Gravitational attraction is inversely proportional to the square of the distance from the center of gravity of a mass. In theory, there is no "cutoff" or "horizon" where the gravitational attraction of, for instance, the sun, will diminish to precisely zero. This in turn means that all of space is subject to the influence of multiple gravitational fields, even though the force exerted by such fields may be imperceptibly tiny.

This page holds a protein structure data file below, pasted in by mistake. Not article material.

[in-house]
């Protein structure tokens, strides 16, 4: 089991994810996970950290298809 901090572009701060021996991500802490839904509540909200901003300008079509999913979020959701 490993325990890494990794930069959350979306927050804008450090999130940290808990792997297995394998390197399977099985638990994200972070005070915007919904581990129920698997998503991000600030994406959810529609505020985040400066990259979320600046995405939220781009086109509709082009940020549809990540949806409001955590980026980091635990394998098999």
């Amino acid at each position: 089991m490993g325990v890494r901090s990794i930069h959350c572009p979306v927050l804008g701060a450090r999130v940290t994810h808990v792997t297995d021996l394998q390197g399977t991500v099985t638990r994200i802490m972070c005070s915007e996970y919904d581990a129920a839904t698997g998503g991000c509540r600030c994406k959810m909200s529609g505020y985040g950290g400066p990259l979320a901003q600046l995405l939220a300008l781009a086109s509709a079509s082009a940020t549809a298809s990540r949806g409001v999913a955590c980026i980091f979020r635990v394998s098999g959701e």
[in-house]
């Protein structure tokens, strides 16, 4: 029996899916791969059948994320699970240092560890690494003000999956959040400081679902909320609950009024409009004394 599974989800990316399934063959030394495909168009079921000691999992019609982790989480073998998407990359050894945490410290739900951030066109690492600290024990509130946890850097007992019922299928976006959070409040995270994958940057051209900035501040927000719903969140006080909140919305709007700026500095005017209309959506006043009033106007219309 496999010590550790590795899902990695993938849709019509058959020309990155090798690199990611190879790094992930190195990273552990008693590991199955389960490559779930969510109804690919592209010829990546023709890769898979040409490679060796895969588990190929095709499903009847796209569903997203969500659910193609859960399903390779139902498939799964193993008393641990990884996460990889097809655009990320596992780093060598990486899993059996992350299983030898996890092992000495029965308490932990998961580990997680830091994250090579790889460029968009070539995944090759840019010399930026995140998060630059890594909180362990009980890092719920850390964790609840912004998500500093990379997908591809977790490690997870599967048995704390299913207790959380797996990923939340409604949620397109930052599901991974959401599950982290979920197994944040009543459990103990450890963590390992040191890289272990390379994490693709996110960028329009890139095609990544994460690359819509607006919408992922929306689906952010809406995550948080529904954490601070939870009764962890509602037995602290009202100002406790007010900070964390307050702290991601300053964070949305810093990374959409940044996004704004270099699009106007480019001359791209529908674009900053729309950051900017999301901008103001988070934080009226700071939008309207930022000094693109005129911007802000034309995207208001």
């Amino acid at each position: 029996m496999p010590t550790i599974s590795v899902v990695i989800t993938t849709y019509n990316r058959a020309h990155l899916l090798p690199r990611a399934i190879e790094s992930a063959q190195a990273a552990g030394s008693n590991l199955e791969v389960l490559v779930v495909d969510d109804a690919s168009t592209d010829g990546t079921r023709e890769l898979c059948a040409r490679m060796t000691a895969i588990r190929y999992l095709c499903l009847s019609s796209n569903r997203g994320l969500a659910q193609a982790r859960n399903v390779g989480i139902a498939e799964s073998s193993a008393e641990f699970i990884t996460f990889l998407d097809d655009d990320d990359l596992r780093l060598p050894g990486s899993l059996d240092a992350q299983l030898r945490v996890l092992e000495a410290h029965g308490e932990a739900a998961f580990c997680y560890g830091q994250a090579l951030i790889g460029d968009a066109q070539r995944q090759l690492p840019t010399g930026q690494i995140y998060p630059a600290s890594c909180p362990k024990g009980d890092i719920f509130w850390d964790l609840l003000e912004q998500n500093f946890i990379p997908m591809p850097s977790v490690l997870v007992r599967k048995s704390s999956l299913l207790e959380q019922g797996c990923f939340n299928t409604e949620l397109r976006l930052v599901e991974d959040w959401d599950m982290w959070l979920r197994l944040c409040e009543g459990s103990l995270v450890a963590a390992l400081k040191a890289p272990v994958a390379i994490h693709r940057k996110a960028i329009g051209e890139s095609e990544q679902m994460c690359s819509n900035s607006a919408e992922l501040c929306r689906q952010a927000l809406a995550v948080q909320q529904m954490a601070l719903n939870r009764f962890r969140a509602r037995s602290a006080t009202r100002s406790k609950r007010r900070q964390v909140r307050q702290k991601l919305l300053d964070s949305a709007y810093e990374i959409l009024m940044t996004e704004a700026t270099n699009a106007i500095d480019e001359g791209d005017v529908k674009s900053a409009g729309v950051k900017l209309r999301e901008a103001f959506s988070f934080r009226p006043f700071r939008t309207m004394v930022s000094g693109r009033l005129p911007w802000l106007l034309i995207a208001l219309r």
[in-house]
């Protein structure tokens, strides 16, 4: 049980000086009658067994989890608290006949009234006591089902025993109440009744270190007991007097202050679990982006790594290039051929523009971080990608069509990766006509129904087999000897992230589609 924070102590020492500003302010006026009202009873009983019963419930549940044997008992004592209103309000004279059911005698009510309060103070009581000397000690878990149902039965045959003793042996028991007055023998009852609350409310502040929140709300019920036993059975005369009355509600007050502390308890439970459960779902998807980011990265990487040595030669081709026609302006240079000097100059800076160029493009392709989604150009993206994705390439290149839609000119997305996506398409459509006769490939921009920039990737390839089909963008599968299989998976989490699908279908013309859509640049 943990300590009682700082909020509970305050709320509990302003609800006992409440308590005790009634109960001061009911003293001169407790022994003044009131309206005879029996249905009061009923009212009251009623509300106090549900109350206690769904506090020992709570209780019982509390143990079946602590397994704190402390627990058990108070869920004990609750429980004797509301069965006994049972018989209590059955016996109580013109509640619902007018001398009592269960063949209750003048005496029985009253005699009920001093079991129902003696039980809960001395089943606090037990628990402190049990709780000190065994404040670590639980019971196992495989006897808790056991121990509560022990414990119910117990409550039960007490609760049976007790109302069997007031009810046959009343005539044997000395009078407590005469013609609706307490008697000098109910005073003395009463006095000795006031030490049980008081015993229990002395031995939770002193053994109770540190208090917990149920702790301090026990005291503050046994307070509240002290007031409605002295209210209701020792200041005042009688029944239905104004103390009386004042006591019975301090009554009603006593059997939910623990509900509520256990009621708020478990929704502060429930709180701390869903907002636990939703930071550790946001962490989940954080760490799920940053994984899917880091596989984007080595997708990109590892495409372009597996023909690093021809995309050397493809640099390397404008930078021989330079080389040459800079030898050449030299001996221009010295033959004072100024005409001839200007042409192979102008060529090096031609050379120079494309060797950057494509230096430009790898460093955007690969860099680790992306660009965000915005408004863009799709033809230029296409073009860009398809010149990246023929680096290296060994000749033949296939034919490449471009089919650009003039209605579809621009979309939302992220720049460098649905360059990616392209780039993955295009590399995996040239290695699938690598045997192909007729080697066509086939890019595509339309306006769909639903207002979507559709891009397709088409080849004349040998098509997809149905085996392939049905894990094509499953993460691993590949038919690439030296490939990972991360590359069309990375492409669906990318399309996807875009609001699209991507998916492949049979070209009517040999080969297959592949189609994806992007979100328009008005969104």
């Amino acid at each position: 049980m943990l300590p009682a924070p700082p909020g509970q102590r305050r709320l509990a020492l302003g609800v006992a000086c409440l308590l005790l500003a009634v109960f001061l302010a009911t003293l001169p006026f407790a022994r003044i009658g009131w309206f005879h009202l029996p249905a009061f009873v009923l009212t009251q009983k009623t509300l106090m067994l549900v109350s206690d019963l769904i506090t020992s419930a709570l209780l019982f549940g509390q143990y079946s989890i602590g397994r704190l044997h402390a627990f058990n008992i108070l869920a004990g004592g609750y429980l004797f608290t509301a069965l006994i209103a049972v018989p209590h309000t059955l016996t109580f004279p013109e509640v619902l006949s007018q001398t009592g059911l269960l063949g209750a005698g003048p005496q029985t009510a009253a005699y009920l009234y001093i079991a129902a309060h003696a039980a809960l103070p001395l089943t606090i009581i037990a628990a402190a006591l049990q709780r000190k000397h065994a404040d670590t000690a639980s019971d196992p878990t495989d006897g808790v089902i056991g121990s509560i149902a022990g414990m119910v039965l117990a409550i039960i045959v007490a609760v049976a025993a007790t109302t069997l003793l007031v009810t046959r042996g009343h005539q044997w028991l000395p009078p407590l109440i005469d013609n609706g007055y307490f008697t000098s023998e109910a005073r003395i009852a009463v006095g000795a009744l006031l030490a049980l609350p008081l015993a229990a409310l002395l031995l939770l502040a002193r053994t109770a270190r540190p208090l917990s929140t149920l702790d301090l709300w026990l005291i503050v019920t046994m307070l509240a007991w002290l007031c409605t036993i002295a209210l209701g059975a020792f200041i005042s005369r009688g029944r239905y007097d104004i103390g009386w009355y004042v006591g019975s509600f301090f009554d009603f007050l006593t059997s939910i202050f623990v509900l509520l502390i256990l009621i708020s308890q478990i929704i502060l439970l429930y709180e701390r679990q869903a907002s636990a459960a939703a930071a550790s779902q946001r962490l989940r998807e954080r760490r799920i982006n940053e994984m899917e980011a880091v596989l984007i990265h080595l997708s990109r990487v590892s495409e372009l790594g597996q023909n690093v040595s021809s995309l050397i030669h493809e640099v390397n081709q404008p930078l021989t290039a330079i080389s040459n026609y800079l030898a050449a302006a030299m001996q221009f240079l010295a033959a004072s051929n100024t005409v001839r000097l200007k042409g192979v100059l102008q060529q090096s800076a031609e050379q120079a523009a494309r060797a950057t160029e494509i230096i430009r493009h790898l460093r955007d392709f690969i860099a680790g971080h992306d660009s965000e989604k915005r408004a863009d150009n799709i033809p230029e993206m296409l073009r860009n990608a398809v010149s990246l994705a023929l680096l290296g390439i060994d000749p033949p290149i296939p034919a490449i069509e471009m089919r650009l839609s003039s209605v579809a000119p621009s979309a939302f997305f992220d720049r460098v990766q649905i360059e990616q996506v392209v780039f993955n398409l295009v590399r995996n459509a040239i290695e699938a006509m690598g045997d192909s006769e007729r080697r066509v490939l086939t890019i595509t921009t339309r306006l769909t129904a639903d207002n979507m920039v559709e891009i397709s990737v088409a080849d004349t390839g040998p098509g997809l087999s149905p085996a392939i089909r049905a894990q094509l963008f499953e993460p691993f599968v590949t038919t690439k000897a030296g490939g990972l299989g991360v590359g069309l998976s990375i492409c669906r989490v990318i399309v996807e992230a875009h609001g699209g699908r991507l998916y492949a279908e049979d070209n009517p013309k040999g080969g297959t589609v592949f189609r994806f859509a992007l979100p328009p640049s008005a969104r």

The apparent lack of gravitation in space is caused by objects in orbit, for instance, being in a state of free fall. In such a state, the forces acting on the object are uniformly distributed over the object's mass. In an orbiting spacecraft, for instance, both the spacecraft and an astronaut inside it are subject to gravity (otherwise they would stop orbiting and fly off in a straight line). However, the force of gravity is acting uniformly on both the spacecraft and the astronaut and so it cannot be sensed -- it is not, for instance, dragging the astronaut in a certain direction, the way gravity drags a person down on earth.